The bulkhead is a small compartment within the hull of your kayak. It creates added buoyancy by trapping air, which will keep it afloat as you paddle on the water.
Kayaks mostly have hatches that open up to sealed storage space. If the hatch is closed, this area acts as a bulkhead that separates it from other parts of the kayak and keeps its contents safe (food or other important items) in case there’s an accident or water damage at sea.
If your vessel accidentally gets capsized and the hatches are open, you might end up with bulkheads filled with water. This makes it difficult for kayakers to empty out all this water from their vessels without them potentially going under as well.
On contrary, if the bulkheads are sealed, only the cockpit area will get flooded in case of a capsize. This should make it easier to flip and re-enter as you won’t need to empty the entire kayak of water like before.
What Are The Disadvantages Of Kayak Bulkhead
Some people argue that a bulkhead kayak is safer than an integrated one, but most others disagree. The reason for this debate is that while it reduces the chances of flooding and makes righting easy in case you flip over; however, bulkheads may make it impossible to turn back upright if there’s already water inside your boat.
This is due to the compartmentalized design of a bulkhead kayak. For example, in an integrated cockpit, the flooded water rests in one large section that can be drained or pumped out with a bilge pump from one location.
But, If all of the bulkhead compartments get filled with water, it could be a very tough job to access each compartment and drain the water out of them.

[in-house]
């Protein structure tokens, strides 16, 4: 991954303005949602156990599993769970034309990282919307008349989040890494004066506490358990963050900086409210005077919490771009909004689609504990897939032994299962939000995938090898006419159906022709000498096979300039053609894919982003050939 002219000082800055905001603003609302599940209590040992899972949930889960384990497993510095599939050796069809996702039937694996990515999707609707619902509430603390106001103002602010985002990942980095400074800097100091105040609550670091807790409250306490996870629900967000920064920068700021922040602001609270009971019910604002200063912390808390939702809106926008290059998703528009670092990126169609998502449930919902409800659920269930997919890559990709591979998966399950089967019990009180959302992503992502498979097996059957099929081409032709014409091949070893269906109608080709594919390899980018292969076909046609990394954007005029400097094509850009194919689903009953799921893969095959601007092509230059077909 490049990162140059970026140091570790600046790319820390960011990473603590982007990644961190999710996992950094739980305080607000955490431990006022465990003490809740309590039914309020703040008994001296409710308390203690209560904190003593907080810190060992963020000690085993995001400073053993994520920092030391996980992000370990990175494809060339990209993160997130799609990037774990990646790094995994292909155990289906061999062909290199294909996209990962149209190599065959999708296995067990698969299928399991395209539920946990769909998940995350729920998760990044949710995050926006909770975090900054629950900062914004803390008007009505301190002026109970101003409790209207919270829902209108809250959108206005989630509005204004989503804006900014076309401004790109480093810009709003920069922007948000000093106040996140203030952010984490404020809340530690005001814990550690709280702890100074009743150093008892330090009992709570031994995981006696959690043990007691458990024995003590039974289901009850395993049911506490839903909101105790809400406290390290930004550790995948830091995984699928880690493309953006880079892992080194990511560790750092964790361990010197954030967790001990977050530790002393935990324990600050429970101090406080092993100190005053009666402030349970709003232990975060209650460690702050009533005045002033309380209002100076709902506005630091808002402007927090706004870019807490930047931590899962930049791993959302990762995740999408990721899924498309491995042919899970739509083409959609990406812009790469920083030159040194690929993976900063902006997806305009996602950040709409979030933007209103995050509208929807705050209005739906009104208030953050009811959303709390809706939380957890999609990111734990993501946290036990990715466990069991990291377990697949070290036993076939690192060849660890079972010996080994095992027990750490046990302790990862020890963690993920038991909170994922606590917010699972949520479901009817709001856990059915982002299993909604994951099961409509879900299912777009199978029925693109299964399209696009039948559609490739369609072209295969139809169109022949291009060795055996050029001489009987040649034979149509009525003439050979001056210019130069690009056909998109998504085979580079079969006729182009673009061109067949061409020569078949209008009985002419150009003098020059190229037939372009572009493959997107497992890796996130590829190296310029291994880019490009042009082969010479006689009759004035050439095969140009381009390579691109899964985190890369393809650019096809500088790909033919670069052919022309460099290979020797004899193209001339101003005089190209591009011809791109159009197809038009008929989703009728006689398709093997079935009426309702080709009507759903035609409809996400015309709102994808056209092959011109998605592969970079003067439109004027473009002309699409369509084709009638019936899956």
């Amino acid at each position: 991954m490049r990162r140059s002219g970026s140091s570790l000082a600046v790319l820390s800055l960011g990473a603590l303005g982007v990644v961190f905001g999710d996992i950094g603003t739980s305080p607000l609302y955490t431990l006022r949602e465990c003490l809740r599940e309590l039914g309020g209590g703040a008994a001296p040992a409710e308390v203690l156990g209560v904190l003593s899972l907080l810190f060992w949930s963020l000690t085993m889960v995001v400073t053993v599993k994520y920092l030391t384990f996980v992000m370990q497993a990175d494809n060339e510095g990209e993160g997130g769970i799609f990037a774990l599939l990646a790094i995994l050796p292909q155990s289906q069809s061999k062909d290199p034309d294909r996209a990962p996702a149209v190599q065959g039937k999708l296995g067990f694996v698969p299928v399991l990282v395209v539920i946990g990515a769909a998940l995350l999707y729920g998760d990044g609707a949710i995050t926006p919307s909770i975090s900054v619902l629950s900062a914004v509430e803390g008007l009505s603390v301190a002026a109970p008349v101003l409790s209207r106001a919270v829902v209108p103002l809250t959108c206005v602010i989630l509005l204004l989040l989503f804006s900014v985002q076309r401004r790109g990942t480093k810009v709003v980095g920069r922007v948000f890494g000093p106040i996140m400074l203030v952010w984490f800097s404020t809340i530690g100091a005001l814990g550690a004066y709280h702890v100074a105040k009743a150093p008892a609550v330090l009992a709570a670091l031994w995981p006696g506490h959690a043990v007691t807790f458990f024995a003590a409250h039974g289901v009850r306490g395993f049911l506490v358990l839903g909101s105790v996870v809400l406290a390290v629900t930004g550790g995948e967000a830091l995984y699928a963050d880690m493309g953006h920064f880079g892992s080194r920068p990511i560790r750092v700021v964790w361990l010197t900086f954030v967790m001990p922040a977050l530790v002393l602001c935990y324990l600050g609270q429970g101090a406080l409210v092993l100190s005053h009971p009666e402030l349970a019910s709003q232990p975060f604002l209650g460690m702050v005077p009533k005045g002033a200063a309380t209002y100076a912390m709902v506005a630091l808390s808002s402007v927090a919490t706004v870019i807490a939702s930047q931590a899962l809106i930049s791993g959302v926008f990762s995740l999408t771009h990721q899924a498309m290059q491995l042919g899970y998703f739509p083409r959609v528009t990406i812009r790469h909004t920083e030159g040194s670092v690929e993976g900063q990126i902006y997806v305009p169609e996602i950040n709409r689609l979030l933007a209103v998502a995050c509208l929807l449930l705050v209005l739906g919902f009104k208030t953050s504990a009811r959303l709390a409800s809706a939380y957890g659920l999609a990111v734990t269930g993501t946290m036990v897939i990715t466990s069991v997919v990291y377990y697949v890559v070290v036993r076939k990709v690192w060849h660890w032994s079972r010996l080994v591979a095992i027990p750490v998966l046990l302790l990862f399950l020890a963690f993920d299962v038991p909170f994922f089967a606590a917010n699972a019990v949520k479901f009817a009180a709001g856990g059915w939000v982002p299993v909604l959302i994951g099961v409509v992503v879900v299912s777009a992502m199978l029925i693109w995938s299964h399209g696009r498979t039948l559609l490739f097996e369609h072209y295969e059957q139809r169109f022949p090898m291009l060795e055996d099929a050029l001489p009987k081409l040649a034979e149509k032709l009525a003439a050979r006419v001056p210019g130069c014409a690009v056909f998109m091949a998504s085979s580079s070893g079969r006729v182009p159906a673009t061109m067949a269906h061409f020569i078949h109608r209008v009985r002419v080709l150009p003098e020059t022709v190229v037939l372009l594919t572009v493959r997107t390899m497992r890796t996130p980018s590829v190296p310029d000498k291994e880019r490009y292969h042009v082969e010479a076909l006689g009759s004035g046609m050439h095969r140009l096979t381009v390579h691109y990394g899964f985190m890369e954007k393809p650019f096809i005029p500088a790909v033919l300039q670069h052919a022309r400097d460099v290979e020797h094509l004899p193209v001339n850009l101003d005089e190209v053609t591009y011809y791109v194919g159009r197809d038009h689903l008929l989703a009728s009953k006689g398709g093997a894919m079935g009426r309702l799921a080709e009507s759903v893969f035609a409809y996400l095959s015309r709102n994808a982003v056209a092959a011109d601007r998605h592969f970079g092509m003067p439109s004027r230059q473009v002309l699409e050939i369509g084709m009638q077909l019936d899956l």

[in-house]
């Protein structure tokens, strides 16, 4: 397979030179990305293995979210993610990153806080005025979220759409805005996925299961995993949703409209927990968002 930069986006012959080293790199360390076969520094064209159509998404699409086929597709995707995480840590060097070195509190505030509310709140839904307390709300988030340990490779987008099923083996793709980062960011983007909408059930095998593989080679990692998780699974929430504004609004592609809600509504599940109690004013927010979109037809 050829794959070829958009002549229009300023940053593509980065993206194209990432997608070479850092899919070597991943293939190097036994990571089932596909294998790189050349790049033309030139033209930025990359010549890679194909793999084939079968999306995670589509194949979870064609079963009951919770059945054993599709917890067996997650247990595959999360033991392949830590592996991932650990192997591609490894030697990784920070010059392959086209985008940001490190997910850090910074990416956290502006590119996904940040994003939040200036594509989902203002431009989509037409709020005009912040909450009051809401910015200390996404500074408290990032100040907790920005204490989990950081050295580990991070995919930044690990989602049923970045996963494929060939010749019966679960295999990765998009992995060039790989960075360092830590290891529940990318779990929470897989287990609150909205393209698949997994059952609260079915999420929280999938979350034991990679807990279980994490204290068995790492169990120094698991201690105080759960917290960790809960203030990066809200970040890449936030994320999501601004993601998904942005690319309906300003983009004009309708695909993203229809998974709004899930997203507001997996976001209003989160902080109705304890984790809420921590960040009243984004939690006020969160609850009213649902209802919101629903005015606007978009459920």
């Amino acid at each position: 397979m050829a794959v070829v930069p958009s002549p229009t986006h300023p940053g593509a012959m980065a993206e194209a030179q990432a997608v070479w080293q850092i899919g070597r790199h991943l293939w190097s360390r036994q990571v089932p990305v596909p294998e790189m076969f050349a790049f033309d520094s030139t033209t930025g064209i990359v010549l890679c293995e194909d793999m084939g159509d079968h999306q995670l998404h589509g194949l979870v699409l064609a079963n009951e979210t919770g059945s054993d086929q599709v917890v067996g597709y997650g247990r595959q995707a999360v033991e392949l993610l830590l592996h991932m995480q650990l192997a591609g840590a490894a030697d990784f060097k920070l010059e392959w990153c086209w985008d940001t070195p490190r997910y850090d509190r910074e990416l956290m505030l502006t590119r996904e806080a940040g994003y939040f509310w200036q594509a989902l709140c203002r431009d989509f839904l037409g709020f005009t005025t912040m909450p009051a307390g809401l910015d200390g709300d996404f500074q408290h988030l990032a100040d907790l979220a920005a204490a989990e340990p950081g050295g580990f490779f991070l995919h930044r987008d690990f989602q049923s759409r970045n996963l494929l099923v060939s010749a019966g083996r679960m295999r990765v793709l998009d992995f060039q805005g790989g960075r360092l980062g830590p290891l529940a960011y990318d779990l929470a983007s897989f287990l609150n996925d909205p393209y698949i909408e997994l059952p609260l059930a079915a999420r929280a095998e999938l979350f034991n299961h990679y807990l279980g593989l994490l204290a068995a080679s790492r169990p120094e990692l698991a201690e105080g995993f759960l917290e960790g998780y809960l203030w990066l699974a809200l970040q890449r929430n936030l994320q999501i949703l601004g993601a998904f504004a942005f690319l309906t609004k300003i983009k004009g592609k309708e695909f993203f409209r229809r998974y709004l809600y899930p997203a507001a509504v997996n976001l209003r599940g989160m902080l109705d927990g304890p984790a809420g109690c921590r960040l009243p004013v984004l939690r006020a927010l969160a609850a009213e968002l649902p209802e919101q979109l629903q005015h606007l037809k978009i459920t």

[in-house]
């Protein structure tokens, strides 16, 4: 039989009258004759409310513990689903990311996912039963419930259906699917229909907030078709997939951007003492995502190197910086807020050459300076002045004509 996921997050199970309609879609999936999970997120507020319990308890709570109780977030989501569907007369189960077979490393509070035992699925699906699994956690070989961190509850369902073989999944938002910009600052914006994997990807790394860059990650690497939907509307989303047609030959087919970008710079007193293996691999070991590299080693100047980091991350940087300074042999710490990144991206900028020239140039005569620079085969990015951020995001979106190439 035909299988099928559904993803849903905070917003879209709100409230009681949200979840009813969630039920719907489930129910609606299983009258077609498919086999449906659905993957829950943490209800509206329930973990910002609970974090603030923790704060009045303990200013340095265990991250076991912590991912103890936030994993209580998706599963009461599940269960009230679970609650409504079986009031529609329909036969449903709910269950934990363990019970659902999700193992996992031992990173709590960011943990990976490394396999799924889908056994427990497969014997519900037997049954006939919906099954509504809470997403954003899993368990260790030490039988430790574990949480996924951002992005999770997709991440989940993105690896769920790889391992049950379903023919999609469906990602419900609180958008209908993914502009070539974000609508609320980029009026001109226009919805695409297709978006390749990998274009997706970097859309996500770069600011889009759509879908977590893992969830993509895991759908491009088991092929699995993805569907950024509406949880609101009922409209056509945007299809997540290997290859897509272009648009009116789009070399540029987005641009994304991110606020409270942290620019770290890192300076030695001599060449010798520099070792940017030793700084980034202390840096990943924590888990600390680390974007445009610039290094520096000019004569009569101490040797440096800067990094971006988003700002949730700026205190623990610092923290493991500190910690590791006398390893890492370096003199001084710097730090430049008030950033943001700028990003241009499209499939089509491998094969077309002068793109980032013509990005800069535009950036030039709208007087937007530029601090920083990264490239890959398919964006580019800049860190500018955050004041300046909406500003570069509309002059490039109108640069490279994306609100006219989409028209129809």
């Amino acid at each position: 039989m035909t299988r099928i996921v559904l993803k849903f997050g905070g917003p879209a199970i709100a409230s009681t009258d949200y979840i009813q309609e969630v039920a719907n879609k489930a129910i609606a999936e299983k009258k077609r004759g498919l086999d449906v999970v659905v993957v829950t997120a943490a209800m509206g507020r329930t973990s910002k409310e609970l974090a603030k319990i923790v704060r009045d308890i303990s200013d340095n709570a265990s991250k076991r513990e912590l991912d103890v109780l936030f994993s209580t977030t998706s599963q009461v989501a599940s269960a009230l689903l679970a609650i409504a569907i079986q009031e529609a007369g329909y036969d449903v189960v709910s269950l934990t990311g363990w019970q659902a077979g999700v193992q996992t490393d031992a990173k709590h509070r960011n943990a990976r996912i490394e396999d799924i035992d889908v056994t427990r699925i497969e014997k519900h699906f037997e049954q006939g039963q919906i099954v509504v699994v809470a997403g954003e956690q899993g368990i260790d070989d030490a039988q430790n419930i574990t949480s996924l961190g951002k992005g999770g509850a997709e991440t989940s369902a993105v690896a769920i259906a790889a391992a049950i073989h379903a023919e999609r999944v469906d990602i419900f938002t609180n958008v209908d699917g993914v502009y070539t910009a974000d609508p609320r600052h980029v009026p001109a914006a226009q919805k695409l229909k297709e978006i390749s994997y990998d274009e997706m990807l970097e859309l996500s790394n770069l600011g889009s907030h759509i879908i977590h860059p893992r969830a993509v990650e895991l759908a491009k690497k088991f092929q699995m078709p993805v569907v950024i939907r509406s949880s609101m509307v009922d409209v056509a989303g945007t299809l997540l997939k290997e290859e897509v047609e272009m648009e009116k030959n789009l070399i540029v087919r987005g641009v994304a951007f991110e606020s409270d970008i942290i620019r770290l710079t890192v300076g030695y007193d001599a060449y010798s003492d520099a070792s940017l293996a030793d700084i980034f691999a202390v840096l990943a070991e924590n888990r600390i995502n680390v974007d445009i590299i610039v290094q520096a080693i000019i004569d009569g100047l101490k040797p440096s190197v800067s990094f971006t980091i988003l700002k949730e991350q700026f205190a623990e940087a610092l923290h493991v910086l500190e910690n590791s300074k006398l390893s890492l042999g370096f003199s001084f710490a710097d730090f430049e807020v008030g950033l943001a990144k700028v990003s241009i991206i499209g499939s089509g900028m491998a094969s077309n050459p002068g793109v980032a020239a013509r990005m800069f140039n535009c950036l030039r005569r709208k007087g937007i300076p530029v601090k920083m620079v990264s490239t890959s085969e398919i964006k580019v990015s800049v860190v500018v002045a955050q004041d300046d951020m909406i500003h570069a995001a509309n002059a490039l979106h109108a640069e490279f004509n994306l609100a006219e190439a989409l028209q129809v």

What Are The Foam Bulkheads
Sometimes vessels are made with foam bulkheads. These are blocks of tough minicell foam that form a vertical wall inside the craft, which then becomes its own floatation space. This is because no water can get in through this section to weigh it down or make it sink lower into the water.
A sit-on-top yak has a drain plug for drainage and no bulkheads. The main reason is the open design, unlike an enclosed cockpit on a sit-inside that can fill with water. A sit-on-top kayak is considered unsinkable (although it’s not 100% guaranteed) due to its sealed hull design since they are designed after one piece instead of three pieces like many other kayaks in the market today.
Foam can be installed on sit-inside yaks to act as a bulkhead, and it may work well for integrated kayaks that don’t have any compartments separate from the cockpit.
Can I Integrate My Own Bulkhead
If you find that your kayak lacks bulkheads, consider installing them yourself using minicell foam.
The first thing you’ll need to do is get some minicell foam. The perfect thickness for your bulkheads would be 3 inches, but any size will work as long as it’s closed-cell – meaning that there are no holes in the cells of the material that will improve the buoyancy of your vessel.
You need to make sure that your foam is larger than the area where you plan on applying it. Once shaped, use a marine silicone sealant around any side of the boat (bow or stern) to ensure there are watertight.
It’s smart to fit the foam near where your foot braces are at the bow, and with side space close to the backrest at the stern.
Wrapping Up (Kayak Bulkheads)
You get to choose whether you want an integrated kayak or a bulkhead one. The choice is yours, but the air compartments in bulkheads make them more stable and buoyant.
You should now be better informed for your next kayaking trip due to knowing more about bulkheads and adding them to your vessels. Bulkheads provide great floatation and can help you recover from a capsize with ease by helping correct the position of your sit-inside yak.
Hi, I’m Randy R.Lios and I run Floating Kayaks.
I’ve always been adventuresome at heart. From the time I got my first kayak at age 18 until now when I have multiple kayaks with accessories and spend 5-6 hours researching all the new related stuff in the market. I have always been fond of fishing since my childhood.